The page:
Writer, artist and part time superhero, Jess Thom co-founded Touretteshero in 2010 as a creative response to her experience of living with Tourettes Syndrome.
Jess has written in the mainstream and disability press including The Guardian, The Observer and Disability Now. In 2012 she published Welcome to Biscuit Land – A Year In the Life of Touretteshero, with a foreword by Stephen Fry.
Jess has performed at Glastonbury, the Edinburgh Fringe Festival, DaDaFest, Unlimited Festival and Shambala. She gave her Broadcast from Biscuit Land as part of On Stage: Live from Television Centre on BBC4 in 2015. In 2018 her one-hour film Me, My Mouth and I was broadcast on BBC2.
In 2016 Jess took her award winning stage show Backstage in Biscuit Land on an extensive UK tour before taking it to the US, Bosnia, Ireland, Canada, and Australia. In the same year she received a Wellcome Engagement Fellowship, became an Arts Council England Change Maker and received an honorary degree from the University of Wolverhampton.
In 2017 Touretteshero hosted Adventures in Biscuit Land at Tate Modern as part of their Tate Exchange programme. In the same year Jess débuted her critically acclaimed performance of Samuel Beckett’s short play Not I as well as hosting and curating Brewing in the Basement at the Barbican Centre. In 2018 Jess took her stand-up show Stand Up, Sit Down, Roll Over to the US and Switzerland, hosted Heroes of the Imagination at Southbank’s Imagine Festival and Brewing in Battersea at Battersea Arts Centre. The year ended with Hacks for the Future, a residential theatre project for disabled young creatives in the highlands in association with National Theatre Scotland.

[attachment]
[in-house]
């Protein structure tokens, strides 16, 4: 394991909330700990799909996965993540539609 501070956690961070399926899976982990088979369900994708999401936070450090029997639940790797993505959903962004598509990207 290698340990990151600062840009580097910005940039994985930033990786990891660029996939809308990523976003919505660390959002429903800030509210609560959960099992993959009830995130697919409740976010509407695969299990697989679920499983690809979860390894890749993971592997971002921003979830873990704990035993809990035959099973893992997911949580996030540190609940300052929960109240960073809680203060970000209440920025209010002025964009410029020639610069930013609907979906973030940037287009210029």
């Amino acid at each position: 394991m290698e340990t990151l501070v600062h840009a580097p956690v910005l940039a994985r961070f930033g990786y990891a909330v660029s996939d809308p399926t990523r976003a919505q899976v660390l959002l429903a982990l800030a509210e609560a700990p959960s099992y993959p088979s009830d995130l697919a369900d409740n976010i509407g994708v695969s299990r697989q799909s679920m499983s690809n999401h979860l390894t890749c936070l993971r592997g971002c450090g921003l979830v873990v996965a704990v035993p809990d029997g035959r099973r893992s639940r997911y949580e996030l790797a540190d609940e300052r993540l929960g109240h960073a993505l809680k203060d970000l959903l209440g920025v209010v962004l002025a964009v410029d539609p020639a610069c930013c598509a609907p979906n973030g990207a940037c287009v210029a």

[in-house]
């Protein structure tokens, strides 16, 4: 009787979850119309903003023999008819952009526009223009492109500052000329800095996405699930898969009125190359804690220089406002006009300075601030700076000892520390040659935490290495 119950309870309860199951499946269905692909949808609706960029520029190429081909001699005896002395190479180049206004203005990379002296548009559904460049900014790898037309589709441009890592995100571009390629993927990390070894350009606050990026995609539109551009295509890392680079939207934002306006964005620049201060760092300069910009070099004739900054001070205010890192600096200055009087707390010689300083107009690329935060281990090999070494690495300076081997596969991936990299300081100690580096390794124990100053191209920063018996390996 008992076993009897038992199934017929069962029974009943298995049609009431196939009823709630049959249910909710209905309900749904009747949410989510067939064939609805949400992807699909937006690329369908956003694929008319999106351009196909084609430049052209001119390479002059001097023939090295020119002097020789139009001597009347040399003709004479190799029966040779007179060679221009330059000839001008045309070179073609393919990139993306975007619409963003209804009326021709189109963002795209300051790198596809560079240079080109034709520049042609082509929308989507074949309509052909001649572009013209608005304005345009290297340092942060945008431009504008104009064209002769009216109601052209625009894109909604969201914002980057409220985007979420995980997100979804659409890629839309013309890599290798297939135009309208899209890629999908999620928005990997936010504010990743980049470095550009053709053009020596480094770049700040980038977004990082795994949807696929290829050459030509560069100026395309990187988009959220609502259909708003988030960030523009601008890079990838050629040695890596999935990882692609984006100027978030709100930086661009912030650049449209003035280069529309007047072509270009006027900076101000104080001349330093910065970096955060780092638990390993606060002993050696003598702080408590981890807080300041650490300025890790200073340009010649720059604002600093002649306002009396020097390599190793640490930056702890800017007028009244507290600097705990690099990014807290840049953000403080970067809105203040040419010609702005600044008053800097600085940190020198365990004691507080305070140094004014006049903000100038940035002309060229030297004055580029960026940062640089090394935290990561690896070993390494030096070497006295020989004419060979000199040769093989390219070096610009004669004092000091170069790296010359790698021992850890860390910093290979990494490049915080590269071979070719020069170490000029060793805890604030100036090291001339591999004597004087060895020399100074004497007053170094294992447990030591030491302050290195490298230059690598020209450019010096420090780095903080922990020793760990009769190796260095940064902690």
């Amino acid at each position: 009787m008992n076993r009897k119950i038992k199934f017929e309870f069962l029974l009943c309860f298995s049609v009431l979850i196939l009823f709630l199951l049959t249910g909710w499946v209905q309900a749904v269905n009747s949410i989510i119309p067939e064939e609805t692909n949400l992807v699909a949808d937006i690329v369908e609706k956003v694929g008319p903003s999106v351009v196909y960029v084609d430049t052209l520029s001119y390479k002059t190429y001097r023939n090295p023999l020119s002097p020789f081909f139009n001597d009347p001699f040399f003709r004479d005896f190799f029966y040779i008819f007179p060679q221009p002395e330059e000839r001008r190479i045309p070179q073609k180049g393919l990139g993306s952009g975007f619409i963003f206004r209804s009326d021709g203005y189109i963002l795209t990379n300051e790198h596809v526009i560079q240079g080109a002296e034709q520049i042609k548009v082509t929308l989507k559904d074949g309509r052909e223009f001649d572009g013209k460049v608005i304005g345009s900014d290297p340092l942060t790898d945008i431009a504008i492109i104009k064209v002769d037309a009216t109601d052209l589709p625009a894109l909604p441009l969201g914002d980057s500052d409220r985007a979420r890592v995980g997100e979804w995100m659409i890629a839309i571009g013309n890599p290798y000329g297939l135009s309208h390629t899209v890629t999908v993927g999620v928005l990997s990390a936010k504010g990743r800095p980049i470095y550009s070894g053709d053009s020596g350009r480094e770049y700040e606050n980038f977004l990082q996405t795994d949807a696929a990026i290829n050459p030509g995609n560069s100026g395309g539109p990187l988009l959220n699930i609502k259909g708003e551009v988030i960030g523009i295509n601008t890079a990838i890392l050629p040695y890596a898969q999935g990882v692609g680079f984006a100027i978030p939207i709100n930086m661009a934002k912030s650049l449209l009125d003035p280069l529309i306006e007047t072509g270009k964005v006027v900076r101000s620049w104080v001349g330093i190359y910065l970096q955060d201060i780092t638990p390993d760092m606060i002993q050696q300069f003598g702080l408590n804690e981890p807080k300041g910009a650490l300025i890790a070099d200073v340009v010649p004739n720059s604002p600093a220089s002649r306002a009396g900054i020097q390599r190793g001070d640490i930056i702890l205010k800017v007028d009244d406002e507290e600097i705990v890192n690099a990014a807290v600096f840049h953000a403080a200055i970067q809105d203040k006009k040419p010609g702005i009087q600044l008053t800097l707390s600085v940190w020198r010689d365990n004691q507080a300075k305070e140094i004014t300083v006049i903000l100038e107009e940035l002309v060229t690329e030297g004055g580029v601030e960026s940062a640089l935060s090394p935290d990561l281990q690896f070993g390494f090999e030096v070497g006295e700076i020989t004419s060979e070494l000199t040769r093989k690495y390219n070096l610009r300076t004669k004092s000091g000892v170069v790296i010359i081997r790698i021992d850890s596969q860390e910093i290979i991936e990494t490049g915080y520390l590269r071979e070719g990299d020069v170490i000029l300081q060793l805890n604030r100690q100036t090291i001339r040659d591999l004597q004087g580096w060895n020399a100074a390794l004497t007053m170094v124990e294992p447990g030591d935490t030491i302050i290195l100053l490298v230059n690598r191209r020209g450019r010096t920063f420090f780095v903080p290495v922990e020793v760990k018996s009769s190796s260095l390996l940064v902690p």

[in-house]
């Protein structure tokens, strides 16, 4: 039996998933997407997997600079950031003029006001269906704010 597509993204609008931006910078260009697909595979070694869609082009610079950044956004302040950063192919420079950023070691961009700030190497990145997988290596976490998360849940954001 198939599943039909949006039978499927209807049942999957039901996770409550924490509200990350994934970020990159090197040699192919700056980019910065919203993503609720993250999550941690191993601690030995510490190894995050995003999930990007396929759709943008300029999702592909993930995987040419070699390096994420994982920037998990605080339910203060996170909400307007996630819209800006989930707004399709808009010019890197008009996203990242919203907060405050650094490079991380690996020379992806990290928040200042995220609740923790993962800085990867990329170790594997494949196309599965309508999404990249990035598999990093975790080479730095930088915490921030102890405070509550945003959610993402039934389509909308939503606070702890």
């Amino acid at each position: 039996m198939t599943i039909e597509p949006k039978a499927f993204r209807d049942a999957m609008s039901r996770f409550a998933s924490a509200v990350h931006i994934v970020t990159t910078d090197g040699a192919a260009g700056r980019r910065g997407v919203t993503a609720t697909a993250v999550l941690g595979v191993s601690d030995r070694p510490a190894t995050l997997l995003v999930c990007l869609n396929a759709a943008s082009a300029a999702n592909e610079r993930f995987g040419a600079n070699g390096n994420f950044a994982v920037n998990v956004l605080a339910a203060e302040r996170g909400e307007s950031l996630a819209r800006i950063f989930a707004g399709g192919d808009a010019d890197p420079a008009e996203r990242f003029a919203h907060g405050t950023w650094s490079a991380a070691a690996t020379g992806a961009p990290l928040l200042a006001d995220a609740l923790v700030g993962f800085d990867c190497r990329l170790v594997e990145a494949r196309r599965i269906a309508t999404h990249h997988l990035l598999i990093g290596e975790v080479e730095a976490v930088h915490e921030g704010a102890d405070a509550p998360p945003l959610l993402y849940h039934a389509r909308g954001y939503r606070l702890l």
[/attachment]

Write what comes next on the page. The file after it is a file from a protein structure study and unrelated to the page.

Jess has spoken widely in the media about her life with Tourettes, including on Woman’s Hour, This Morning, and The Saturday Night Show in Ireland. She has given a TEDx talk on The Alchemy of Chaos at the Royal Albert Hall and features in Annalisa is Awkward, a documentary on BBC Radio4.
Jess is a visual, performing, and participatory artist based in London. She graduated from The Royal College of Art in 2005. She has worked as an artist educator and workshop facilitator for Tate Galleries, The South London Gallery and The Chisenhale.
Jess is committed to increasing opportunities that allow the experiences of people living with Tourettes Syndrome to be heard, and to ‘changing the world one tic at a time’. Her style is engaging, playful and personal and can be tailored to suit the needs of individual events. Jess speaks on a wide range of creative and disability-related subjects in a number of different contexts.